Magda Malewska-Kasprzak, Agnieszka Permode-Osip and Janusz K. Rybakowski: Disturbance of the purinergic system in affective disorders and schizophrenia
Janusz Rybakowski’s reply to Edward Shorter's comments
I want to thank Edward Shorter for his remarks about schizophrenia and its neurobiological background in relation to the purinergic hypothesis. By no means did I want to push a purinergic component of schizophrenia as a major neurochemical basis for this illness or a group of illnesses, as was initially suggested by Eugen Bleuler (1911) and I presume, currently supported by Edward Shorter.
The purinergic hypothesis (or uric acid hypothesis) of mood disorders was developed as an aftermath of experiments and clinical trials with lithium by Carl Lange in the second part of the 19th century (Lange 1886) and John Cade in the mid-20th century (Cade 1949). However, the uric acid hypothesis of mood disorders was completely refuted by Felber (1987) in his article written at the 100th anniversary of Carl Lange’s book, as an example for a false theory that could nevertheless result in a spectacular clinical achievement. However, in the 21st century, this concept, also in relation to purines, of which uric acid is the end product, again received some merit for bipolar disorder. The concentration of uric acid was demonstrated as increased in bipolar illness and especially in mania (Bartoli, Crocamo, Mazza et al. 2016; Salvadore, Viale, Luckenbaugh et al. 2010). A drug decreasing uric acid concentration, allopurinol, was found to augment antimanic action of mood stabilizers in mania (Akhondzadeh, Milajerdi, Amini and Tehrani-Doost 2006; Jahangard, Soroush, Haghighi et al. 2014). Also, the prevalence of gout was found higher in bipolar illness compared with the general population (Chung, Huang and Lin 2010). Among purinergic receptors playing a pathogenetic role in bipolar disorder, a conspicuous one appeared the P2X7 receptor, connected with the processes of apoptosis, proliferation and releasing pro-inflammatory cytokines as well as with neurotransmission and neuromodulation (Gubert, Fries, Wollenhaut de Agular et al. 2013).Therefore, nowadays a connection between uric acid, the purinergic system and bipolar disorder can no longer be denied.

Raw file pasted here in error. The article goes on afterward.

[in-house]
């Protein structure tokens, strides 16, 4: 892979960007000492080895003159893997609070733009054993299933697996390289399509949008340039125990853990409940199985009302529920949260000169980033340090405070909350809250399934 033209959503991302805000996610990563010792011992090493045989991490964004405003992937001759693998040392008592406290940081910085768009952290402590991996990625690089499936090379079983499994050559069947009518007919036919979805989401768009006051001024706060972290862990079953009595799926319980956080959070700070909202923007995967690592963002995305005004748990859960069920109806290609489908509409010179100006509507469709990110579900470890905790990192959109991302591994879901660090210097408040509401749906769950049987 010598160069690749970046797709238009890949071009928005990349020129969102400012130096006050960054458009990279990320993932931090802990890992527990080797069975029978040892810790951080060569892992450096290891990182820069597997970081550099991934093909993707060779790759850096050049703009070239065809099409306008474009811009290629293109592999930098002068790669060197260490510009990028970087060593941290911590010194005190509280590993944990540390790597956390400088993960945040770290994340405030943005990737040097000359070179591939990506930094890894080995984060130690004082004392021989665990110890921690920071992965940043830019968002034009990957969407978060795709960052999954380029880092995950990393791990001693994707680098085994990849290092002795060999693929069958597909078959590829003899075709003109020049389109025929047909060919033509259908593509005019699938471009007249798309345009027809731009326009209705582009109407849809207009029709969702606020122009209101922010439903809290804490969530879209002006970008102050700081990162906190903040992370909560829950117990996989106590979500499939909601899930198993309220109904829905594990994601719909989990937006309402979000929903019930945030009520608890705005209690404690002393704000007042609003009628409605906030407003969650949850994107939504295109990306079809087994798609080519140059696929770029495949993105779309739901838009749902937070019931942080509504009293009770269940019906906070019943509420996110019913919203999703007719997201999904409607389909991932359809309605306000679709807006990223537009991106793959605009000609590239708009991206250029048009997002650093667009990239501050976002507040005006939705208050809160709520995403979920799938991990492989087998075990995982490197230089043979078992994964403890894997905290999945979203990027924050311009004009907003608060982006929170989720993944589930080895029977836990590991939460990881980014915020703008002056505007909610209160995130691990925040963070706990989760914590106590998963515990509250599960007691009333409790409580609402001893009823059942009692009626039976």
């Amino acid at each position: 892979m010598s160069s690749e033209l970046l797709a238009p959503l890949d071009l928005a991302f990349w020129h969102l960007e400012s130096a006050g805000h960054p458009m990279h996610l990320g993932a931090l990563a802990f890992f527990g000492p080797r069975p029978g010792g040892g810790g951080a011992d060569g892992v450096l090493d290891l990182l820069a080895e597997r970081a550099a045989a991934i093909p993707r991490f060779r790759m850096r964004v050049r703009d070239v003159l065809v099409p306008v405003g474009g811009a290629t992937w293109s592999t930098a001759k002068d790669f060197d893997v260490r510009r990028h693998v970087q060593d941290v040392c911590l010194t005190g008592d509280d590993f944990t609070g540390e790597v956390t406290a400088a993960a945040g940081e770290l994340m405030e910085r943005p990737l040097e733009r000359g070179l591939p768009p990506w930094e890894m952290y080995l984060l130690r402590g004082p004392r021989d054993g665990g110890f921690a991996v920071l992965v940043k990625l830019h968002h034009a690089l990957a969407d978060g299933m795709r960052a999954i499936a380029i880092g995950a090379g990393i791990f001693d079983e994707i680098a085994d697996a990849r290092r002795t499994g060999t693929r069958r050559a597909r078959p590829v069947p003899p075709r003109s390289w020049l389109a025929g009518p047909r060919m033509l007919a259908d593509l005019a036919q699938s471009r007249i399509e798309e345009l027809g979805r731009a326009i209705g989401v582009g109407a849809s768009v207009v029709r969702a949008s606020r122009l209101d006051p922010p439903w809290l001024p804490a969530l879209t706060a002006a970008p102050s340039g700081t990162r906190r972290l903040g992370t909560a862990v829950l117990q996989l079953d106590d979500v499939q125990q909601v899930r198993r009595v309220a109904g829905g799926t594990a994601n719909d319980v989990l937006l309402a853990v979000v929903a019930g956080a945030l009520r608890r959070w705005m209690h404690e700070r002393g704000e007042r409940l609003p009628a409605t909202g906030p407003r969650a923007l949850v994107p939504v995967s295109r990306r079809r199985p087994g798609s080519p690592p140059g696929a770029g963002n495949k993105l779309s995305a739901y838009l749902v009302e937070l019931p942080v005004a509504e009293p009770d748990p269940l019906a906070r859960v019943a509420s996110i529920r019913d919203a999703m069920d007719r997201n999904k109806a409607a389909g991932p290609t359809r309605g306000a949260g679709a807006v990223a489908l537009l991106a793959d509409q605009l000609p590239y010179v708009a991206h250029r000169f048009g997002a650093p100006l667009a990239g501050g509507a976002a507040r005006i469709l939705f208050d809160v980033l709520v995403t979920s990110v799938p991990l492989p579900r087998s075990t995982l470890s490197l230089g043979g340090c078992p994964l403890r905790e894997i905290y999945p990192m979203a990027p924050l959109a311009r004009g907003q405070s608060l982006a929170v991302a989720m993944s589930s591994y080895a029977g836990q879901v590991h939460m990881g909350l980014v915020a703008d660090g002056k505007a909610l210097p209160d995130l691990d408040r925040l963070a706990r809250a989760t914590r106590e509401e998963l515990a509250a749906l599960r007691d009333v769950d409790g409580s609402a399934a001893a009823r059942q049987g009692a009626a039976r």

As to schizophrenia, a purinergic component could be only inferred from a connection of purines (mainly adenosine) with dopaminergic and glutamatergic systems. The role of these systems in schizophrenia has been amply demonstrated based on psychopharmacology and also the results of molecular-genetic studies. Antipsychotic drugs blocking the dopaminergic system have been a mainstay of schizophrenia treatment. The Nobel prize in 2000 was awarded to recently deceased Arvid Carlsson for his studies on the dopaminergic system, including the first evidence of the dopaminergic mechanism of antipsychotic drugs (Carlsson and Lindquist 1963). The glutamatergic concept of schizophrenia postulated a deficiency of NMDA (N-methyl-D-aspartate) receptors (Olney and Farber 1995). However, its therapeutic implications pertain only to some efficacy of inhibitors of glycine receptors (a part of NMDA receptors) as augmentation of antipsychotic drugs in the treatment of negative symptoms (Balu 2016).
On the other hand, the glutamatergic concept of schizophrenia was supported at the beginning of 21st century by molecular-genetic studies showing a connection between a predisposition to schizophrenia and polymorphism of numerous genes of the glutamatergic system (Carter 2006). Also, a variety of genes connected with the glutamatergic system were found in the biggest genome-wide association study (GWAS) of schizophrenia to date, elucidating 108 schizophrenia-associated genetic loci. Among them, the dopaminergic D2 receptor gene was also identified and connected with the action of antipsychotic drugs (Schizophrenia Working Group of the Psychiatric Genomics Consortium 2014). Nevertheless, a connection of the purinergic system with schizophrenia, although suggestive based on the association of this system with dopaminergic and glutamatergic mechanisms, can be much weaker than with bipolar disorder.
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October 3, 2019